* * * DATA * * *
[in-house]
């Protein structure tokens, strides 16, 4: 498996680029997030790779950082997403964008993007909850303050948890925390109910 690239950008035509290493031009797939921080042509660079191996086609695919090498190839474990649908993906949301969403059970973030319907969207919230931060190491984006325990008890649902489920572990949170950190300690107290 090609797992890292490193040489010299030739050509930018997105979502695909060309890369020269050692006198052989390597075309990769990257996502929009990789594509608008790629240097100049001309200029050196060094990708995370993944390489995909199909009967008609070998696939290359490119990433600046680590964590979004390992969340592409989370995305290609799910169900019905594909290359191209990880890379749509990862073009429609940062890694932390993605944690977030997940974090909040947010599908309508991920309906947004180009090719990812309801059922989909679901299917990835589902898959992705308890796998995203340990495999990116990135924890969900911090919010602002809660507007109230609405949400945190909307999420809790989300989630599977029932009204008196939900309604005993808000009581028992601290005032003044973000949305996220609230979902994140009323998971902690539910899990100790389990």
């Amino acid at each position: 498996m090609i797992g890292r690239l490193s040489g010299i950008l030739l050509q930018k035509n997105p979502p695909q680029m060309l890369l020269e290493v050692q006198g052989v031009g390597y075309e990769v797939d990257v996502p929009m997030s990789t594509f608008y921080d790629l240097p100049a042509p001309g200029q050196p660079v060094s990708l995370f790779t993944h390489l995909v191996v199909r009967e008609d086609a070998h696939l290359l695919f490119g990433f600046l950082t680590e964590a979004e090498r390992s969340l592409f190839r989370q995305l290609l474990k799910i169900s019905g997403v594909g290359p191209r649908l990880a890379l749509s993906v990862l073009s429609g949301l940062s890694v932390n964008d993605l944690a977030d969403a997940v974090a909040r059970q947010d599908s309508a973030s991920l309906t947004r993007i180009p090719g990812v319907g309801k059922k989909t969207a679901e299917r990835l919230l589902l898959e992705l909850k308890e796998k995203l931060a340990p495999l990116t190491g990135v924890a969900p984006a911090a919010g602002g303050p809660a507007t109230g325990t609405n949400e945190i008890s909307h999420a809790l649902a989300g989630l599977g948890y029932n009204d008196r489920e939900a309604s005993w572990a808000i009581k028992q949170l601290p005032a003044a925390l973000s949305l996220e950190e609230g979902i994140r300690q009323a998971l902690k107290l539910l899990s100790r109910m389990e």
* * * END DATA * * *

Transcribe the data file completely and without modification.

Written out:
[in-house]
């Protein structure tokens, strides 16, 4: 498996680029997030790779950082997403964008993007909850303050948890925390109910 690239950008035509290493031009797939921080042509660079191996086609695919090498190839474990649908993906949301969403059970973030319907969207919230931060190491984006325990008890649902489920572990949170950190300690107290 090609797992890292490193040489010299030739050509930018997105979502695909060309890369020269050692006198052989390597075309990769990257996502929009990789594509608008790629240097100049001309200029050196060094990708995370993944390489995909199909009967008609070998696939290359490119990433600046680590964590979004390992969340592409989370995305290609799910169900019905594909290359191209990880890379749509990862073009429609940062890694932390993605944690977030997940974090909040947010599908309508991920309906947004180009090719990812309801059922989909679901299917990835589902898959992705308890796998995203340990495999990116990135924890969900911090919010602002809660507007109230609405949400945190909307999420809790989300989630599977029932009204008196939900309604005993808000009581028992601290005032003044973000949305996220609230979902994140009323998971902690539910899990100790389990």
């Amino acid at each position: 498996m090609i797992g890292r690239l490193s040489g010299i950008l030739l050509q930018k035509n997105p979502p695909q680029m060309l890369l020269e290493v050692q006198g052989v031009g390597y075309e990769v797939d990257v996502p929009m997030s990789t594509f608008y921080d790629l240097p100049a042509p001309g200029q050196p660079v060094s990708l995370f790779t993944h390489l995909v191996v199909r009967e008609d086609a070998h696939l290359l695919f490119g990433f600046l950082t680590e964590a979004e090498r390992s969340l592409f190839r989370q995305l290609l474990k799910i169900s019905g997403v594909g290359p191209r649908l990880a890379l749509s993906v990862l073009s429609g949301l940062s890694v932390n964008d993605l944690a977030d969403a997940v974090a909040r059970q947010d599908s309508a973030s991920l309906t947004r993007i180009p090719g990812v319907g309801k059922k989909t969207a679901e299917r990835l919230l589902l898959e992705l909850k308890e796998k995203l931060a340990p495999l990116t190491g990135v924890a969900p984006a911090a919010g602002g303050p809660a507007t109230g325990t609405n949400e945190i008890s909307h999420a809790l649902a989300g989630l599977g948890y029932n009204d008196r489920e939900a309604s005993w572990a808000i009581k028992q949170l601290p005032a003044a925390l973000s949305l996220e950190e609230g979902i994140r300690q009323a998971l902690k107290l539910l899990s100790r109910m389990e």